While there are examples on our Continent of such municipal terminal railroads being operated, as is done in Montreal, by special Commissions created for the purpose, it seems to be generally agreed that we have not yet reached a point in municipal evolution where it would be desirable or wise to undertake municipal operation of such a terminal as is here contemplated.

On the other hand your committee has felt strongly that if perfect confidence is to be created in the minds of property owners, as well as those planning manufactories and industrial developments, that a uniform and equal service will always be assured to everyone, the Corporation operating such a road should be as broadly representative of all interests as possible, as well as always under effectual municipal control.

It is apparent that the city officials recognize the great importance of this question, and a notable evidence wbich may be considered an epoch in our municipal evolution, was the invitation extended by the Select Committee of the Board of Estimate to all the large private interests owning properties on this section of the water front and to all the trunk line railroads having termini about New York Harbor, to meet in a conference for the discussion of the plans and priniciples of operation of this terminal road, with the view of determining whether a joint operating terminal company could be organized in which all or the major part of these interests might be represented to make an operating proposal to the city.

It is certainly a unique and significant indication of an intelligent desire to co-ordinate general civic interests with those of private enterprise when a great municipality proposes to furnish capital for a great terminal development, voluntarily restricting itself to a return no larger than interest and amortization, and reserving to itself the right to accept a lesser return even, in case of need, to establish such an improvement, and then offer to place the operation of a road built on such terms at the disposal of the railroads and other private interests in the district.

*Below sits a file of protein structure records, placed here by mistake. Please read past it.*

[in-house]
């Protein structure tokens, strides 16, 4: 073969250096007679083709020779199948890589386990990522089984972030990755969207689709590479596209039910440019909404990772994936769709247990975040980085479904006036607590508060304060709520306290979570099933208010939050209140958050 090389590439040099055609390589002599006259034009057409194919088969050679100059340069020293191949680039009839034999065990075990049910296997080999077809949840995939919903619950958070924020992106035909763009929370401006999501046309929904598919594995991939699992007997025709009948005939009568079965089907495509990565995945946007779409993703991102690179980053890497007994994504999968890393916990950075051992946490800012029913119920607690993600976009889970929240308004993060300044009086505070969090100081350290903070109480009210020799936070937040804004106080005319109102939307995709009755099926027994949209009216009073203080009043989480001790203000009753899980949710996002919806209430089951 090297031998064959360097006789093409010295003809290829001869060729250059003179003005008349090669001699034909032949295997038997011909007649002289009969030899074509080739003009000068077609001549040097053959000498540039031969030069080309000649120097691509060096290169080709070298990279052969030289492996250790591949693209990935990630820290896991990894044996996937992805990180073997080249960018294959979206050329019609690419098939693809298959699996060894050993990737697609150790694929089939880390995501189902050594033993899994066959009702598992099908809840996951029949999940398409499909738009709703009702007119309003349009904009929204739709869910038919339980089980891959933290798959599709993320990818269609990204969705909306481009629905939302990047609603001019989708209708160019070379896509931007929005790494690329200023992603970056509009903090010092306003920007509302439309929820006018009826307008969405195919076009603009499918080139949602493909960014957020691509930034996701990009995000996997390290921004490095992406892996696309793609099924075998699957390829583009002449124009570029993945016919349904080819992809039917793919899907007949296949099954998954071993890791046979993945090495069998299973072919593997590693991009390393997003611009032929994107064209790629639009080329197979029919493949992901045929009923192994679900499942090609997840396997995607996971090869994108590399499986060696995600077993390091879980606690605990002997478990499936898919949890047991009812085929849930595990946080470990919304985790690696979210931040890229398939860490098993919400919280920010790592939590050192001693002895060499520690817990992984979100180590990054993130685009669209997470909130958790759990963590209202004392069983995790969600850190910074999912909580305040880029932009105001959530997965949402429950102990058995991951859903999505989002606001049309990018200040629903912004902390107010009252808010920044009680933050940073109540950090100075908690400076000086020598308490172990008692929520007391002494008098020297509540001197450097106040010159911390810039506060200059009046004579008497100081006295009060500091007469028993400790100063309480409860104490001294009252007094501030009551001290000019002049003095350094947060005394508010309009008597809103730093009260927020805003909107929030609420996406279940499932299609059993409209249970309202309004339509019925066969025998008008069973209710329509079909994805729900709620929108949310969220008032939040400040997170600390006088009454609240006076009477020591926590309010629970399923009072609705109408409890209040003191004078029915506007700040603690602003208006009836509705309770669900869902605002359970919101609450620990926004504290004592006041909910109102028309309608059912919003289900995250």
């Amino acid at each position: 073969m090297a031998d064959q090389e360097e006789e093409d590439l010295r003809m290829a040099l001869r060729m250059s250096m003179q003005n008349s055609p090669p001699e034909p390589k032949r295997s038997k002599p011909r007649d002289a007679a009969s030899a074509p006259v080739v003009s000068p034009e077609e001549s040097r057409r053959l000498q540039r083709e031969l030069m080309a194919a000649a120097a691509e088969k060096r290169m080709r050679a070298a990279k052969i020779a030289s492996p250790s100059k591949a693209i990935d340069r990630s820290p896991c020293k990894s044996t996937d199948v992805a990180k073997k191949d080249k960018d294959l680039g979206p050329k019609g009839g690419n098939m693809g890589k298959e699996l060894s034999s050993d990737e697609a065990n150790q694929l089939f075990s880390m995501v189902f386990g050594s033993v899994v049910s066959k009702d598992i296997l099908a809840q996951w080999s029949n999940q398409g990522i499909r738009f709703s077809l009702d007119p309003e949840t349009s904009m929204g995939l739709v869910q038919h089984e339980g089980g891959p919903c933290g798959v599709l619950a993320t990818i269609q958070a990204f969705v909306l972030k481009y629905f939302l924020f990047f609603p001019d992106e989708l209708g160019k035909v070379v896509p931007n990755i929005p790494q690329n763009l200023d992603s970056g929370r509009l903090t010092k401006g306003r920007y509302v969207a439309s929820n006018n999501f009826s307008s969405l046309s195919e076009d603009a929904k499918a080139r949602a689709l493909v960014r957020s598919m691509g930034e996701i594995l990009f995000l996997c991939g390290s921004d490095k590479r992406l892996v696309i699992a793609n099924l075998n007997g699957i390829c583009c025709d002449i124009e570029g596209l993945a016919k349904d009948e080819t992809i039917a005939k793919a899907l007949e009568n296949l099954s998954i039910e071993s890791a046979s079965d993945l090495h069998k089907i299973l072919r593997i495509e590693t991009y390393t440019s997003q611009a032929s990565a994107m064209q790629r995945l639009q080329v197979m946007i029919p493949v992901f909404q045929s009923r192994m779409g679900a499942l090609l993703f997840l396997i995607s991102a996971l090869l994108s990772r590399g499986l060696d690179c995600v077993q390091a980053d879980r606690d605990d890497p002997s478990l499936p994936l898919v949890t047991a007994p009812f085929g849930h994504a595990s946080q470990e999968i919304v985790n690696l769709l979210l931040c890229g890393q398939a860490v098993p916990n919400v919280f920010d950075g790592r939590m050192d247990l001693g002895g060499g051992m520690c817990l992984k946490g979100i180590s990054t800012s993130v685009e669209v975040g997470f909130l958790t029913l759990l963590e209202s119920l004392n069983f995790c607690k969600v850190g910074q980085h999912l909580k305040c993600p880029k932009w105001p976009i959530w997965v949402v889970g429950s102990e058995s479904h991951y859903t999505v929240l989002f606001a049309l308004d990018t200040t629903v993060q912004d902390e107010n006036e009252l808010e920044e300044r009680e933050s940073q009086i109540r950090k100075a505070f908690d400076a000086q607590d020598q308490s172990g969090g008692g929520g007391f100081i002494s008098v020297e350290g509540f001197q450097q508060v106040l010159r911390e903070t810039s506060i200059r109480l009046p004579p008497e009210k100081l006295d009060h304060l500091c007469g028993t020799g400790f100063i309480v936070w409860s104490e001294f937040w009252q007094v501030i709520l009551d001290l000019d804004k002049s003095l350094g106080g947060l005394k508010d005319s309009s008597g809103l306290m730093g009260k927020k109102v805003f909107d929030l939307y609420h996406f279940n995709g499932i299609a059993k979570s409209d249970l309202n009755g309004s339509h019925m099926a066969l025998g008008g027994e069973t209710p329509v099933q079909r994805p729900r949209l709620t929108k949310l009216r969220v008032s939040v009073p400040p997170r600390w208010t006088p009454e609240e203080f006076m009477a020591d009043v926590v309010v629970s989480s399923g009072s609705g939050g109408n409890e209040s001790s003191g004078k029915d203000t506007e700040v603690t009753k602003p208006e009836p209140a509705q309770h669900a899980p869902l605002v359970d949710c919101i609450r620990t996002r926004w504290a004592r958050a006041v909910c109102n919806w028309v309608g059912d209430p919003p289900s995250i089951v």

The conference was held at the Chamber of Commerce on Monday, the 16th December, and was one of the most representative meetings of the great transportation interests that has ever been gathered together in this city.

By invitation of the Committee of the Board of Estimate this meeting was called to order by the Chairman of your Committee on the Harbor and Shipping, and after an extremely interesting and serious discussion of the problems to be considered, a permanent organization was effected among the delegates represented, and sub-committees appointed to go into the question in all its details.

If a satisfactory plan can be worked out for such a terminal operating company it will give a confident assurance to all directly or indirectly interested in the development of this section of our city and of its general trade and commerce that such a proposed municipal developinent will redound to the greatest possible advantage.

Your committee feels that perhaps there has seldom been before the City of New York and this Chamber any proposition fraught with such great significance and capable of establishing so profound a precedent in the commercial development of the city as this plan for construction and operation which has been here discussed. Therefore, your committee offers the following preambles and resolutions :

Whereas, The Commissioner of Docks has submitted a plan for a municipal terminal freight railroad along the water front from Brooklyn Bridge to Bay Ridge; and

Whereas, The Board of Estimate and Apportionment, with some modifications, has adopted and has authorized the Commissioner of Docks to adopt this plan; and

Whereas, The question of providing proper terminals and obtaining funds on reasonable terms with which to do so is admittedly one of the greatest problems before the railroads of this country to-day; and

Whereas, The proposal of the city to build at municipal expense, and therefore at a lower cost for capital and amortization than private enterprise could obtain, a municipal terminal freight railroad, thereby facilitating a solution which will contribute alike to the development and growth in value of city and private property and of the trade and commerce of the port, and at the same time develop greatly increased tonnare for the railroads and steamships serving this territory ; now, therefore, be it